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I created a full backup of my database using SQL Server Management Studio wizard, and then I perform differential partial backup each day via cmd to the same file.

SQL Server version is 2008 R2.

Here is the command I use to perform backup:

BACKUP DATABASE [db_name] 
TO DISK = N'path_to_backup\db_name.bak' 
WITH DIFFERENTIAL,  
     DESCRIPTION = N'Differential backup of the staging database', 
     NOFORMAT, NOINIT,  
     NAME = N'db_name-Differential_Backup', SKIP, NOREWIND, 
     NOUNLOAD, STATS = 10 
GO

I can't figure out how to restore the entire database (full backup and all of the partial backups).

I tried restoring full backup with NORECOVERY and PARTIAL options:

RESTORE DATABASE [db_name] 
FROM DISK = N'path_to_backup\db_name.bak' WITH 
FILE = 1,  
  MOVE N'db_name' TO N'path_to_sql_server_installation\MSSQL\DATA\db_name.mdf',  
  MOVE N'db_name_log' TO N'path_to_sql_server_installation\MSSQL\DATA\db_name_1.ldf', 
  NORECOVERY, PARTIAL, NOUNLOAD,  STATS = 10
GO

This works ok, but then I try to restore the partial backup using the following command:

RESTORE DATABASE [db_name] 
FROM DISK = N'path_to_backup\x12parsedb.bak' WITH  
FILE = 2
GO

This also completes without errors but it overwrites the data from the full backup and I'm left with only small fragment of data that was in this partial backup.

All of my backup data is stored in a single file, and there are around 130 partial backups.

I've tried to use Management Studio wizard but the result is the same.

migrated from stackoverflow.com May 13 '15 at 20:48

This question came from our site for professional and enthusiast programmers.

1

Not sure what you expect from partial backups, but they are only useful for read-only filegroups:

partial backups are designed for use under the simple recovery model to improve flexibility for backing up very large databases that contain one or more read-only filegroups.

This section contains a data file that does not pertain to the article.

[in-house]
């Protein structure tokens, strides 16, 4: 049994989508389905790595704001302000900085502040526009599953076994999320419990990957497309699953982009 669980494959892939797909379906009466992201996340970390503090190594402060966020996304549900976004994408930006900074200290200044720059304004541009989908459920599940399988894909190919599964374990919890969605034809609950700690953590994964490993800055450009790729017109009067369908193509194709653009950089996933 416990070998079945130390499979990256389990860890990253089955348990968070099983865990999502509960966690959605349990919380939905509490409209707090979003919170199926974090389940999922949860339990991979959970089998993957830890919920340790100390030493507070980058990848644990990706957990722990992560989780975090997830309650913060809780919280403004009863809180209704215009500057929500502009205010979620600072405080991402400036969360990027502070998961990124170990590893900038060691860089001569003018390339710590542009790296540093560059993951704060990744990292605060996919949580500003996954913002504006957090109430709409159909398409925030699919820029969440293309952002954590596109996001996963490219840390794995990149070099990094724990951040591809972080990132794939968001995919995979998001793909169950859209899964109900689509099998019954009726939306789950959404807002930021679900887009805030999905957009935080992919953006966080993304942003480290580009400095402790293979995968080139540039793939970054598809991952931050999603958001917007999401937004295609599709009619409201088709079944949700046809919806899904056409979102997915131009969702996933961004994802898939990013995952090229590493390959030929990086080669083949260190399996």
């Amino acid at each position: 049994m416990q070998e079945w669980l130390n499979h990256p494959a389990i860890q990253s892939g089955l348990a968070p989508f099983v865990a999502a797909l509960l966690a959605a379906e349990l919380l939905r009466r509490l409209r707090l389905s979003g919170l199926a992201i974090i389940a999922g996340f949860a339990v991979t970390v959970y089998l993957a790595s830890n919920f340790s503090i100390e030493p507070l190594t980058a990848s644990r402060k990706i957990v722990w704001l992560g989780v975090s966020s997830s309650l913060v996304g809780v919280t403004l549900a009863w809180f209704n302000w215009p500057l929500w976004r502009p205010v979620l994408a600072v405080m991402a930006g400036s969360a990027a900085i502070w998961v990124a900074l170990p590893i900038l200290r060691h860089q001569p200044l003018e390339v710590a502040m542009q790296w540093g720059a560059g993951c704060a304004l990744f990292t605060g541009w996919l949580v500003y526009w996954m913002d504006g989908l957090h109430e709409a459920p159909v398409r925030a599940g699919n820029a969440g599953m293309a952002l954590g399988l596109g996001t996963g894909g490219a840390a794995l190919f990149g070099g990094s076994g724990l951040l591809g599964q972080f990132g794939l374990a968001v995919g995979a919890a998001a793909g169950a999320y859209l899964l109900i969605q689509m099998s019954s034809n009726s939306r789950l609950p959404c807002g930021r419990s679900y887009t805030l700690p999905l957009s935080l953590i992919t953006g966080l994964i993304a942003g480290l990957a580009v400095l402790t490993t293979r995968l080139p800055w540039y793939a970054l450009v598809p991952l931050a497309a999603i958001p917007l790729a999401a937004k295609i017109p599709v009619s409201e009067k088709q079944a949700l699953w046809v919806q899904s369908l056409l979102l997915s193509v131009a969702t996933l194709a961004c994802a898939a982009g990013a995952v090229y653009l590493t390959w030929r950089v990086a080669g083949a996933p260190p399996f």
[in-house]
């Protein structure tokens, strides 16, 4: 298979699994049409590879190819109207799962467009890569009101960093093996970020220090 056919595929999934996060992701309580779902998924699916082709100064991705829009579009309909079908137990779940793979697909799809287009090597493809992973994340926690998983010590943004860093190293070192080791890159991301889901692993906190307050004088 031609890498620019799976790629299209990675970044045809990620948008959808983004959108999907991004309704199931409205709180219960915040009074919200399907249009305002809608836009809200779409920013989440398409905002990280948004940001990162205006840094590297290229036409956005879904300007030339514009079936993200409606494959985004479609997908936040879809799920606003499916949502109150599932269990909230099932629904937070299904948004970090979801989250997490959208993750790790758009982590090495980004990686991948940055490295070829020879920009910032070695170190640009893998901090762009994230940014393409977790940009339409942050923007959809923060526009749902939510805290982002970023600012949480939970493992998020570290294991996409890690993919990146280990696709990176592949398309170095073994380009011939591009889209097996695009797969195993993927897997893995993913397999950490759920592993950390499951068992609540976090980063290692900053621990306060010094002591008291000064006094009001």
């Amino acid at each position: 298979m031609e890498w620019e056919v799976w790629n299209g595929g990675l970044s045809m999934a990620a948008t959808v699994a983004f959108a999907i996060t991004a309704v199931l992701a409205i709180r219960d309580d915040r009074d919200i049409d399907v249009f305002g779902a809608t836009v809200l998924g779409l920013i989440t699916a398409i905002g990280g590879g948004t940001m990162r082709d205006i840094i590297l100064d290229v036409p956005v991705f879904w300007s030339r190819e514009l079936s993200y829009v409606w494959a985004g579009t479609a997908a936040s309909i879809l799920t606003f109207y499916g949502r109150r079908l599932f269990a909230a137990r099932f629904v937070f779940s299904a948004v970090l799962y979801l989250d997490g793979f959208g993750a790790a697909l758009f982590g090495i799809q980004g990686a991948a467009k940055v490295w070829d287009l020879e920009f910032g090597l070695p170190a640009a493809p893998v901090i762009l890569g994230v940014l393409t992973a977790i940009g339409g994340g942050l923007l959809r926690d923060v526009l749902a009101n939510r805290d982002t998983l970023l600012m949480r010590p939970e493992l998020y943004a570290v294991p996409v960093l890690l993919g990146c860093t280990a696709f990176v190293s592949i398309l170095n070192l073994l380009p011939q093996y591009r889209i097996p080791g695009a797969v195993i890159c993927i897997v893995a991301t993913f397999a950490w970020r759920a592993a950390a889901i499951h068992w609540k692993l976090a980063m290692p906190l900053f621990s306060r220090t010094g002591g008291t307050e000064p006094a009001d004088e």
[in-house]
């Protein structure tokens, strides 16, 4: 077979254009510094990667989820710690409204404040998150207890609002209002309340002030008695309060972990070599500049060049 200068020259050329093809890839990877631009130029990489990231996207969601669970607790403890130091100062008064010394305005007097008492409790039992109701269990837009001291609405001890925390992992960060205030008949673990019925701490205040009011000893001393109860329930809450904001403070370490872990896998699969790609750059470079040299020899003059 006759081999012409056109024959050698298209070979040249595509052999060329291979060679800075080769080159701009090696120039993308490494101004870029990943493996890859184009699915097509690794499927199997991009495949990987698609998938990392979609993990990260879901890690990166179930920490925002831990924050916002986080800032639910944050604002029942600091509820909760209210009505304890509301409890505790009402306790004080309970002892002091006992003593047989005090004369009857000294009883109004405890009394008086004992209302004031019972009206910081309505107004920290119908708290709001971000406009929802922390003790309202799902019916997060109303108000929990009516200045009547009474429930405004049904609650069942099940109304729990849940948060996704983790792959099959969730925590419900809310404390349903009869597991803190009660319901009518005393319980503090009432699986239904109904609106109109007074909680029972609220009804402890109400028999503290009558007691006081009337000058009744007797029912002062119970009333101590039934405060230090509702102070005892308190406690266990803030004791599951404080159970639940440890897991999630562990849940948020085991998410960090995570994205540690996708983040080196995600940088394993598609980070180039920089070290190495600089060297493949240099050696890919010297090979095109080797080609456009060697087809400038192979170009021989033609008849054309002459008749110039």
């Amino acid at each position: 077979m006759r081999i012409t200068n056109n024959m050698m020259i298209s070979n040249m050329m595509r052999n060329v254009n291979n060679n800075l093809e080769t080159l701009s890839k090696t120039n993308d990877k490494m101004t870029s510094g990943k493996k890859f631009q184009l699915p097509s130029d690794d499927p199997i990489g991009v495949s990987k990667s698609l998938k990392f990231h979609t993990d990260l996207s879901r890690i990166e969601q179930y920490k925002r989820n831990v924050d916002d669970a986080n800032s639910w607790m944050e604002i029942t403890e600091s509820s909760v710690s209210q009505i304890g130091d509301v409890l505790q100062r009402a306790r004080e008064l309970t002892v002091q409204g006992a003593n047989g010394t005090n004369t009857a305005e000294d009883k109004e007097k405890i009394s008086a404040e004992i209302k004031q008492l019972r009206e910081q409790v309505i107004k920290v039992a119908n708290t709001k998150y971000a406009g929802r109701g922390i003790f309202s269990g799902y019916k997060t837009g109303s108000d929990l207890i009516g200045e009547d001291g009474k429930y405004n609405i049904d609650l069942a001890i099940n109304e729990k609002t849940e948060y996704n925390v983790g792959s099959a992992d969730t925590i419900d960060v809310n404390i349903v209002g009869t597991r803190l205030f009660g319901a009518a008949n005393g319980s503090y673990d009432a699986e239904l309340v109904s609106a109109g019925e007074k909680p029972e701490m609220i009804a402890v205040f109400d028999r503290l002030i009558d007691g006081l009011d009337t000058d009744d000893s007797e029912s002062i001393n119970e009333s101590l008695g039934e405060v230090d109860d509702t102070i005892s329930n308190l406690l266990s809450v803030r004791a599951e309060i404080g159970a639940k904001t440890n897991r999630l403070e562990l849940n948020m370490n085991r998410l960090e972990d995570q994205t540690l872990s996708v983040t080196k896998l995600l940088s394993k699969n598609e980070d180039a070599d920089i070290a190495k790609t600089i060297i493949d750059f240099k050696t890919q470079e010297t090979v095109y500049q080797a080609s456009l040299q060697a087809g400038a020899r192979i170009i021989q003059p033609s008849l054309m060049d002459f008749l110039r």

Differential backups are a different story, but they are not used as you use them. They are supposed to speed to up a full restore by skipping over some log backups, not as a replacement for full backups.

Is rather unclear what you actually have. I guess you have a full backup and 130 differential backups. In such case you can restore the original full and then apply the last differential.

My suggestion is to implement a correct backup plan (full recovery mode, periodic full backup and frequent log backups). There are many examples how to do this. Start with reading Introduction to Backup and Restore Strategies in SQL Server. Go over some tutorials like the ones from SQL Server Backup Best Practices and Articles. Understand what you're doing, don't guess.

  • This is what it looks like in the Management Studio: i.snag.gy/rp6f3.jpg The database contains staging data which is deleted once the load is completed. But on some occasions, I have to restore everything back. This is what I'm trying to do now. – quickshare May 13 '15 at 12:58
  • Read the manual Restore a Differential Database Backup. You restore the full first with NORECOVERY and then restore only the last differential (130) with RECOVERY. You will have then the same data as in the original DB at the moment the last differential was taken. – Remus Rusanu May 13 '15 at 13:15
  • The problem in my case is that the entire database gets truncated after the backup is taken, so when I restore the latest differential I'll only have one day's worth of data (at least I finally understand that part now). Is there a way to 'merge' all of the differentials and restore them all at once? – quickshare May 13 '15 at 13:32
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    I don't think you understand what a backup is. If the DB is 'truncated', you restore the truncated DB. – Remus Rusanu May 13 '15 at 20:49
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    Also worth noting that, should your FULL backup be unrestorable or damaged, all those differentials are worthless, as are the TLogs. This is because the FULL backup is the base for the differentials/tlogs. If it doesn't work, nothing else will, either. You will have no restore capability and won't have a safety net unless you are keeping the data in sync on another server through replication methods. – Kris Gruttemeyer May 14 '15 at 2:25

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